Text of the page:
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Suicide and the Predictions of Suicide.

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Suicide and the Predictions of Suicide Diane Poulos Abnormal Psychology 4-17-04 In the first paper I read about hopelessness and eventual suicide, four authors studied 207 hospitalized patients with suicidal ideation. There was a follow up period of 5-10 years when these patients were systematically checked up on to see their status. Fourteen eventually completed suicide within the follow up period. In the study the researchers used the Beck Depression Inventory, the Hopelessness Scale, and the Scale of Suicidal Ideation. The only tools that eventually predicted the suicides were the Hopelessness Scale and the pessimism items on the Beck Depression Inventory. This study is to prove the importance of hopelessness as an indicator of eventual suicide. Another study proved the extremity of suicidal attempts is more correlated with hopelessness than depression. Hopelessness seems to be more correlated with suicide in patients with alcohol and drug abusers. To run the experiment, researchers administered the self rating scale and the standardized assessment as soon as the patient was willing and ready to take them. After being released from the hospital, the 5-10 year follow up program begin to make certain whether the patient was alive or dead at each contact. ...read more.


The SADs item of depressive turmoil showed up in 4 of the 25 suicide patients, but only 13 of the entire 954. This shows trends with more dissatisfaction with life, social withdrawal, alcohol abuse, drug abuse, and loss of work role function as consistent, yet not significant. The third paper I read is a collaborative Depression Study. It talks about Dexamethasone and its suppression in suicide. The Dexamethasone suppression test is a measure of hyperactivity of the hypothalmicpituitary-adrenal axis. Seventy eight inpatients with major depressive disorder or schizophrenia depressed type participated in this study. The patients were given a DST test and then began a long 15 year follow up period to check their status. There were thirty two abnormal DST results out of the seventy eight subjects. They were diagnosed and followed up with by interviewers periodically. The DST testing was not part of the procedure so the group with the testing done was limited. Out of the 8 suicide completers, 7 had a DST result showing non suppression of cortisol. In this study, the only significant indicators of eventual suicide were if there was a suicide attempt during the index episode and Non suppression of the drug. ...read more.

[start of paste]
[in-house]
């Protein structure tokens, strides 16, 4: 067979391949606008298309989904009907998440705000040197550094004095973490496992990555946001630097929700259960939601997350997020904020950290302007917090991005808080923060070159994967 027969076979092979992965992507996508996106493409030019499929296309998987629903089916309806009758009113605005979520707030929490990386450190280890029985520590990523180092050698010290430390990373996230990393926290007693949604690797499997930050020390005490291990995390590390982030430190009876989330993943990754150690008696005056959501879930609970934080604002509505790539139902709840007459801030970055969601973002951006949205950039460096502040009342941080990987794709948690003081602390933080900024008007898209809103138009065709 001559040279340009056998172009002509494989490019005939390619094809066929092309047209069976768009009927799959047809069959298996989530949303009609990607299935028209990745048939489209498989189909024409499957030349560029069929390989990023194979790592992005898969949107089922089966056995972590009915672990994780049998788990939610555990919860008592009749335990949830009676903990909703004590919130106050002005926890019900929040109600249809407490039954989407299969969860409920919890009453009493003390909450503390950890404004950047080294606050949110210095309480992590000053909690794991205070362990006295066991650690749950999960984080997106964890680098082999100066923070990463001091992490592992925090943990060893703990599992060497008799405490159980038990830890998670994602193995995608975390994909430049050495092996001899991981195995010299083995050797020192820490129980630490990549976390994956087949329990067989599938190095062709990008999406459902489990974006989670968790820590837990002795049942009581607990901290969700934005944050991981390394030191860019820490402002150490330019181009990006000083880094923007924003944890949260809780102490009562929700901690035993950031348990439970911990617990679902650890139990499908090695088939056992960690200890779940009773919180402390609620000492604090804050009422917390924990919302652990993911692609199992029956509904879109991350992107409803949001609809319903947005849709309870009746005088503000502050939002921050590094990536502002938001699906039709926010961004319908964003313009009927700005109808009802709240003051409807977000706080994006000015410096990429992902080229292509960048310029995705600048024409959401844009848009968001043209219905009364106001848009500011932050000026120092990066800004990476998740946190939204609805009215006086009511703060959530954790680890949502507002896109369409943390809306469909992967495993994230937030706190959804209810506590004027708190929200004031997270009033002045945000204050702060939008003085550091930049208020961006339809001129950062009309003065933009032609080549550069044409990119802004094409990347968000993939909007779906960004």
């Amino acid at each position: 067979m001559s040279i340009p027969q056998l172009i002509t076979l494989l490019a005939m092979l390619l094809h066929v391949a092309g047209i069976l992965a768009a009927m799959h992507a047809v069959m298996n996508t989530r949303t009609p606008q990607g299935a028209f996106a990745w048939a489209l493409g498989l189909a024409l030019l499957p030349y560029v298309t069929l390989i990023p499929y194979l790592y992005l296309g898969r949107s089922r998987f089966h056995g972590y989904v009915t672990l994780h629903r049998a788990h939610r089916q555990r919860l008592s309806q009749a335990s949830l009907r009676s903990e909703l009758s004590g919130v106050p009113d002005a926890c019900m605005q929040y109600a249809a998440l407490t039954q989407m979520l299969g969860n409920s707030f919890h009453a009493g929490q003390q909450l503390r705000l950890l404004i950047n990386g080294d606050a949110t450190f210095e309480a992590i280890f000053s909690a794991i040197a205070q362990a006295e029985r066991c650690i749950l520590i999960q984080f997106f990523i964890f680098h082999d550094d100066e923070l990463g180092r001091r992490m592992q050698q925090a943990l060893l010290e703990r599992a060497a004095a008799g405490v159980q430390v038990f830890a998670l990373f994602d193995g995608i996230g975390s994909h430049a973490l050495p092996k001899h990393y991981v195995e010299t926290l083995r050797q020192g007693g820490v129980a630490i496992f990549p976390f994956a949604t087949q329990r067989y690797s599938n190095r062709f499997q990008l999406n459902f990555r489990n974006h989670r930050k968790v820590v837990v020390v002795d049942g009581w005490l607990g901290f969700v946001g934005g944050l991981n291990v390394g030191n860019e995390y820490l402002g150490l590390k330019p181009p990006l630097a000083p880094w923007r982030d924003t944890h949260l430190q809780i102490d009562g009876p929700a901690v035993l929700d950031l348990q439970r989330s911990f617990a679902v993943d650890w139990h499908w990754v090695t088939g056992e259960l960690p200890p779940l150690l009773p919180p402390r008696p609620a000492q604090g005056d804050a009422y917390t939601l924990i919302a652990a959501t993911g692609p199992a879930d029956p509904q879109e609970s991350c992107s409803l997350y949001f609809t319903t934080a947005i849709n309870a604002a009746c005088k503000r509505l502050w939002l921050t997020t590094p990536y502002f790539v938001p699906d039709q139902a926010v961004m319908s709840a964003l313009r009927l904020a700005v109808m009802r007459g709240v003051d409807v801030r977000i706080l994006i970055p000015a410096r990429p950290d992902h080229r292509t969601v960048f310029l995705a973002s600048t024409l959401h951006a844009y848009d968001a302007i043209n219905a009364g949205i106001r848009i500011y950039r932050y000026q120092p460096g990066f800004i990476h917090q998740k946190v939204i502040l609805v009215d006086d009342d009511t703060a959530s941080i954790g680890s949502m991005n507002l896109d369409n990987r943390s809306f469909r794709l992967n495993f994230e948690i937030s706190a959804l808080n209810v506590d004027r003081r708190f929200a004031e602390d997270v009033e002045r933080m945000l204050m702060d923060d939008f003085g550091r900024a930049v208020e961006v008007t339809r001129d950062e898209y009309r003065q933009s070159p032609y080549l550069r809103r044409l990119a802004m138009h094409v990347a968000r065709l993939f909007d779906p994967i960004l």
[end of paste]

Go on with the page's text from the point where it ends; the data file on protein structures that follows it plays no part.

Can it be then, that after leaving the hospital certain patients feel as though it is like being taken off a drug? Relapsing, therefore falling into another depression and becoming hopeless and committing suicide? This would fit with the findings of the studies. I read that the suicide rate in America has been 12 out of 100,000 since 1905, only changing during the Great Depression to 17 out of 100,000. In the article I read called "Treating the Depressed Suicidal Patient" Nemeroff says that it "may be due to increased reporting and a low percentage of compliance with anti-depressants." This would not fit into the findings in the studies. The studies, besides the DST testing, puts most impact on emotional wellbeing rather than Nemeroff's leaning towards human physiology; the conflict may be due to the different samples. There are a lot of variables involved in every aspect of our existence; therefore many must be involved in our death. The studies show that even though we have started to develop ways of knowing and intercepting human destiny, we are far from uncovering the core of the human mind and ways. According to the studies right now, I think the Hopelessness Scale score is the greatest indicator of potential suicide completion. ...read more.

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